Attempts have been made, principally founded on some remarks of Huygens, to show that Descartes had learned the principles of refraction from the manuscript of a treatise by Willebrord Snell, but the facts are uncertain; and, so far as Descartes founds his optics on any one, it is probably on the researches of Kepler.
He then returned to Balliol as a Snell exhibitioner; became vicar of High Ercall, Shropshire, in 1750; canon of Windsor, 1762; bishop of Carlisle, 1787 (and also dean of Windsor, 1788); bishop of Salisbury, 1791.
WILLEBRORD SNELL (1591-1626), commonly known as
In 1613 he succeeded his father Rudolph Snell (1546-1613) as professor of mathematics in the university of Leiden.
A new departure, however, was made by Willebrord Snell of Leiden in his Cyclometria, published in 1621.
For the purposes of the calculator a solution erring in excess was also required, and this Snell gave by slightly varying the former construction.
C. Huygens, in his De Circuli Magnitudine Inventa, 1654, proved the propositions of Snell, giving at the same time a number of other interesting theorems, for example, two inequalities which may be written as follows 8 - chd B }- 4 chd Bsin a (chd 0-sin >chd 8+3 (chd 0-sin 0).
As in the case of the process of 6 It is thus manifest that by his first construction Snell gave an approximate solution of two great problems of antiquity.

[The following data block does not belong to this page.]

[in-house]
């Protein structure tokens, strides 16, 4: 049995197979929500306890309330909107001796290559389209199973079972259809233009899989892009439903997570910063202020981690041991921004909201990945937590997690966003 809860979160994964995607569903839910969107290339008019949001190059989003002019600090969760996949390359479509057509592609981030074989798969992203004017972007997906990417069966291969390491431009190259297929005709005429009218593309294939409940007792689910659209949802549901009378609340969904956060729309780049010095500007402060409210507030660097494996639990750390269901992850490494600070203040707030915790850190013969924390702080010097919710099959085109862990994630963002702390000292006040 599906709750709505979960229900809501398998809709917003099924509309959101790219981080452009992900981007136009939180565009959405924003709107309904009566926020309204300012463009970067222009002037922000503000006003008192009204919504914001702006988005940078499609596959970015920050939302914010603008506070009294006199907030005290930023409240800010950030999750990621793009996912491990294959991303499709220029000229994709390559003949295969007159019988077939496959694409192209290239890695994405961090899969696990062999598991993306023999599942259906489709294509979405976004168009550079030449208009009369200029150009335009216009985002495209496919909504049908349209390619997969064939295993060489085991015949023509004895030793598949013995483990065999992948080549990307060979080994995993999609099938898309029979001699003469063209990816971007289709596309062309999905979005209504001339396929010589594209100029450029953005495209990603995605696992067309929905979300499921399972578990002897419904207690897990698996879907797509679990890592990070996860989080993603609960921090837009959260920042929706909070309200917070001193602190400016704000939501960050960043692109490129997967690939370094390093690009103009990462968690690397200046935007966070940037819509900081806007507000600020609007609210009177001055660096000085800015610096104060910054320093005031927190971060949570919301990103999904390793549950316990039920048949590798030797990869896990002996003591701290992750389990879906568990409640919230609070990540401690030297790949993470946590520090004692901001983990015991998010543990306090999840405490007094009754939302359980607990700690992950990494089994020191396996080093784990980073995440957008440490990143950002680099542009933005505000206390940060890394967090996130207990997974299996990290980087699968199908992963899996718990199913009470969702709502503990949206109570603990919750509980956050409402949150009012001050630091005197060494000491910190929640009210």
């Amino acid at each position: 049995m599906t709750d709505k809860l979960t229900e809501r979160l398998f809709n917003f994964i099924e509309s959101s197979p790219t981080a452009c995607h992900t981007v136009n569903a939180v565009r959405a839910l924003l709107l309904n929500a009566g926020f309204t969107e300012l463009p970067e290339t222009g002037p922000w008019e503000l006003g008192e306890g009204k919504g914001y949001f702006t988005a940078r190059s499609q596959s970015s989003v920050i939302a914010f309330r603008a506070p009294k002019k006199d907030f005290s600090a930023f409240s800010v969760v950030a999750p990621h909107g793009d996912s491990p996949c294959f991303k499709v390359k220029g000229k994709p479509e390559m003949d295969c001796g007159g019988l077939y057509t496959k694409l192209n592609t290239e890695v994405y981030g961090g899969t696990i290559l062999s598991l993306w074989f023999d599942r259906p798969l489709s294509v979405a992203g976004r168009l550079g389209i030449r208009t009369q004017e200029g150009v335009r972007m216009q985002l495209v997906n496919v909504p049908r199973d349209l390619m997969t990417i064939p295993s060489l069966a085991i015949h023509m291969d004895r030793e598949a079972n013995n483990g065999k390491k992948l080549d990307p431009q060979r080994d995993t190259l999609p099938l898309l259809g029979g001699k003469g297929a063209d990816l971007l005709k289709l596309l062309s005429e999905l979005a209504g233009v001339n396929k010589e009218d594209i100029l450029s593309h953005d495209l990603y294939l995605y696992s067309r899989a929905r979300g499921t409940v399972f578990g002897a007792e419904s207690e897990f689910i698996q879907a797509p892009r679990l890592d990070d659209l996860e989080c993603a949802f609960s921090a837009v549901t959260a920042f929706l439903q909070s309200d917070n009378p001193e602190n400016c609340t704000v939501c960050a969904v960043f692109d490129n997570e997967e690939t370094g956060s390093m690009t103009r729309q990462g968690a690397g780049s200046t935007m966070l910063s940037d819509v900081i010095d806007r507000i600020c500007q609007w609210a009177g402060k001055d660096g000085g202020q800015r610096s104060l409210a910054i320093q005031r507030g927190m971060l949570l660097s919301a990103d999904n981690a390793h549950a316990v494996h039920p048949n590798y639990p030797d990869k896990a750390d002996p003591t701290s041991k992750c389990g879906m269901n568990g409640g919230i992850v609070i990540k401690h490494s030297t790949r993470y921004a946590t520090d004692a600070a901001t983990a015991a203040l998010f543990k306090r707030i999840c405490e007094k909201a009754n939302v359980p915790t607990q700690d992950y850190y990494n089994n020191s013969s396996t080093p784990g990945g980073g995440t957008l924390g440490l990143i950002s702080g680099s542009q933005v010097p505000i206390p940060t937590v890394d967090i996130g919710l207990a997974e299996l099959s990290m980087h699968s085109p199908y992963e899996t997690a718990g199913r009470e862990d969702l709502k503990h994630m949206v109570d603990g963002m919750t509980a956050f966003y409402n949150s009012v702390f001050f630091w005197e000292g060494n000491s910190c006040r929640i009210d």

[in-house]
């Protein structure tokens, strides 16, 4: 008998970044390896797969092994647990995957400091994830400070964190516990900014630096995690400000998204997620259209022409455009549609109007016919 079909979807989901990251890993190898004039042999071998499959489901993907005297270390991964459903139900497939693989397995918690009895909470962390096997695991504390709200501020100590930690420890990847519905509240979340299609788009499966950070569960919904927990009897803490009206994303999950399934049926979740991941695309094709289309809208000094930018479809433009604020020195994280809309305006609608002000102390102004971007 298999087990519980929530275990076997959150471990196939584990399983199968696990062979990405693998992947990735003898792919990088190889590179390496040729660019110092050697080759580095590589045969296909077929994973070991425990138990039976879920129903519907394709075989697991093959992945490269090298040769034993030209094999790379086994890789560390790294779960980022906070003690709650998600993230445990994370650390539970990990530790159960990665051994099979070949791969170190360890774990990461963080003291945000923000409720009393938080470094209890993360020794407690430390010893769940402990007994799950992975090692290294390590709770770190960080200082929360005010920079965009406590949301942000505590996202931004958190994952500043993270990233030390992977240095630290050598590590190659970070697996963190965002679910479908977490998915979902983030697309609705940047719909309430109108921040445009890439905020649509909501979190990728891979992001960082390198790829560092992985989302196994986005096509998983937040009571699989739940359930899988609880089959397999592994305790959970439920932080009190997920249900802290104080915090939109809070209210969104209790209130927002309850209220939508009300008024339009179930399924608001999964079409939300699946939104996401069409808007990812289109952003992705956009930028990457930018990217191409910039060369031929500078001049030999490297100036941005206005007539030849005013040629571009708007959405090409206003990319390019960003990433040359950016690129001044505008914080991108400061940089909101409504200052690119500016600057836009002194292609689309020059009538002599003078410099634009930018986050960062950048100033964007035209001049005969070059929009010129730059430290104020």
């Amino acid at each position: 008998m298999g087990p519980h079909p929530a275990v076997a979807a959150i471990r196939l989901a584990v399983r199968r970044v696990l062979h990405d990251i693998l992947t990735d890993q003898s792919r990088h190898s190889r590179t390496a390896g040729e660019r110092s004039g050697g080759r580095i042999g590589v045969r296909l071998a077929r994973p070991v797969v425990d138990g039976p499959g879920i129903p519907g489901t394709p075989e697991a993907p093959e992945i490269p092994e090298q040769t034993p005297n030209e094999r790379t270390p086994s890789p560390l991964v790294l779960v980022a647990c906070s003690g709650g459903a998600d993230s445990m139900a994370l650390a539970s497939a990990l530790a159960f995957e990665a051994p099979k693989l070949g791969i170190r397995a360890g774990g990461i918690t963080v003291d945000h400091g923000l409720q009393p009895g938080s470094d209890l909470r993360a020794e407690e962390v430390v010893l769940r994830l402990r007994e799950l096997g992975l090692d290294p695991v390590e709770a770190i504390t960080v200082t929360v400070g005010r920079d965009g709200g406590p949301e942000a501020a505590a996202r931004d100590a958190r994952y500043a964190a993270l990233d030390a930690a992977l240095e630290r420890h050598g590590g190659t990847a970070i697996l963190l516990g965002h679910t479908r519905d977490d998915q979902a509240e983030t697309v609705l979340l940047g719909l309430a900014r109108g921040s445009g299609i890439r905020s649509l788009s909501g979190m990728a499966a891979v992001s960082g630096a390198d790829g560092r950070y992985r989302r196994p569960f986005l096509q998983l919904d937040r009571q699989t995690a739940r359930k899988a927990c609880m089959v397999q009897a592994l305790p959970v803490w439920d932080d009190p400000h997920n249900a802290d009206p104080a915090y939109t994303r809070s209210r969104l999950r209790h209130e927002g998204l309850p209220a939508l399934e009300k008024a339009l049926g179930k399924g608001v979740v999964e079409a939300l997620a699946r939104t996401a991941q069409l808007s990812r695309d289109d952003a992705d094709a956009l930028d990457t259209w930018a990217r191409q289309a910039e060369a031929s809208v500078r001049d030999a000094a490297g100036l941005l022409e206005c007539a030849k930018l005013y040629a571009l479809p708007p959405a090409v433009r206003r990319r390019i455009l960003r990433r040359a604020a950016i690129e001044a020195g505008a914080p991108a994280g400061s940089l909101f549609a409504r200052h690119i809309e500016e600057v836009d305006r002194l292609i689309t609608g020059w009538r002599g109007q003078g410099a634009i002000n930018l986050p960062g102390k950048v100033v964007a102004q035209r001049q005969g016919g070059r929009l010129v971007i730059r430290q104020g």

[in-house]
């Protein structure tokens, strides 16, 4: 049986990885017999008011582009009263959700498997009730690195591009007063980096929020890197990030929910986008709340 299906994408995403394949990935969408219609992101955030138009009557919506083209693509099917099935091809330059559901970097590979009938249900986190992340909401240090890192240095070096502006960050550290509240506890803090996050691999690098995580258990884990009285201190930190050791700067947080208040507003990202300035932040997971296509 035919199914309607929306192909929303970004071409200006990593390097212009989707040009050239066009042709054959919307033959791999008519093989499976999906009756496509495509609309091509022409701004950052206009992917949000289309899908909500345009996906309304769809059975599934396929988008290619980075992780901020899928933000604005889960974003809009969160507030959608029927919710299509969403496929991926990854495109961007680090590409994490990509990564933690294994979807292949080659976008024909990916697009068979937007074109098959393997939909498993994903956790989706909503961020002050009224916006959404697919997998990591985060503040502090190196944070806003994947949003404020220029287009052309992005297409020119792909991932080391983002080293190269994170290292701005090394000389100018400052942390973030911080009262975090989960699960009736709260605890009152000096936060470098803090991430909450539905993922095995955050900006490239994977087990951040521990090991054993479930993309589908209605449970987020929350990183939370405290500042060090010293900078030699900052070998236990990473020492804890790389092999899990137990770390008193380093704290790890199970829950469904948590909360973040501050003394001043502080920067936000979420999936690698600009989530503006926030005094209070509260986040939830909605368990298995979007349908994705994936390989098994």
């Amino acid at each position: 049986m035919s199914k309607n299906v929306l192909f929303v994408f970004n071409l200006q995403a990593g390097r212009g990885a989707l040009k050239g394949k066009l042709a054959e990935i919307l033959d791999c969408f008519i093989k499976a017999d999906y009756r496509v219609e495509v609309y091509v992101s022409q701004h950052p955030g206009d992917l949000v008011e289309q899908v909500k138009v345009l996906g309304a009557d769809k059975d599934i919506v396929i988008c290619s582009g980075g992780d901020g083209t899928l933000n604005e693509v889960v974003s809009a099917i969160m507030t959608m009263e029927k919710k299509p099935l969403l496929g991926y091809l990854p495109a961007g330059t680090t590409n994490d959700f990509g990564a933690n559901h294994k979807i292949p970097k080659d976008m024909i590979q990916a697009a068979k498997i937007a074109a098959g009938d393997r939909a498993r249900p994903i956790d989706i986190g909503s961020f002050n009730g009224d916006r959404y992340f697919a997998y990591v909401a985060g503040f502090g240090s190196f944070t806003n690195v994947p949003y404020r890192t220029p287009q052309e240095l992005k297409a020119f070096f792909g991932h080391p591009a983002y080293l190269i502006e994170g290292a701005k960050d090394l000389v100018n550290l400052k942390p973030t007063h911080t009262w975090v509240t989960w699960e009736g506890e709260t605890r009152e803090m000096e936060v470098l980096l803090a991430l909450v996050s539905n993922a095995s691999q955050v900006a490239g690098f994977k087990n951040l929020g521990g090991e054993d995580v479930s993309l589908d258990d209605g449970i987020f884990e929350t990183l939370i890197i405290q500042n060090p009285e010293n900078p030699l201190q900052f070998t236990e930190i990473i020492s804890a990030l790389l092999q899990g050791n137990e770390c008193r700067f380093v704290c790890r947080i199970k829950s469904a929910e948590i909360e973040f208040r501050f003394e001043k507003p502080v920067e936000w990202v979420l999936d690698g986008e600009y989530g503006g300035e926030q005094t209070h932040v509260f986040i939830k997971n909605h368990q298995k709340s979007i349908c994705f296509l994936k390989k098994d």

His third and only surviving son, George Robert Gleig (1796-1888), was educated at Glasgow University, whence he passed with a Snell exhibition to Balliol College, Oxford.
His parents were Presbyterians, but he early turned towards the Scottish Episcopal Church, and was confirmed in his first year at Oxford, having entered Balliol College in October 1830 as a Snell exhibitioner from the University of Glasgow.
In 1771, in the hope of gaining a Snell exhibition and proceeding to Oxford to study for the English Church, he went to Glasgow, where he attended the classes of Thomas Reid.
Snell, articles in the United Service Magazine (1906-1907).
Snell, and more recently by P. Picard.
Snell in 1618, as an appendix to his Observationes Hassiaceae.
Schmid in Jena, Buhle in Gottingen, Tennemann in Marburg, and Snell in Giessen, with many others, made it the basis of their philosophical teaching, while theologians like Tieftrunk, Staudlin, and Ammon eagerly applied it to Christian doctrine and morality.
Its modern prosperity is largely due to the enterprise of Frans Snell, one of its merchants in the second half of the 18th century, who first constructed the harbour.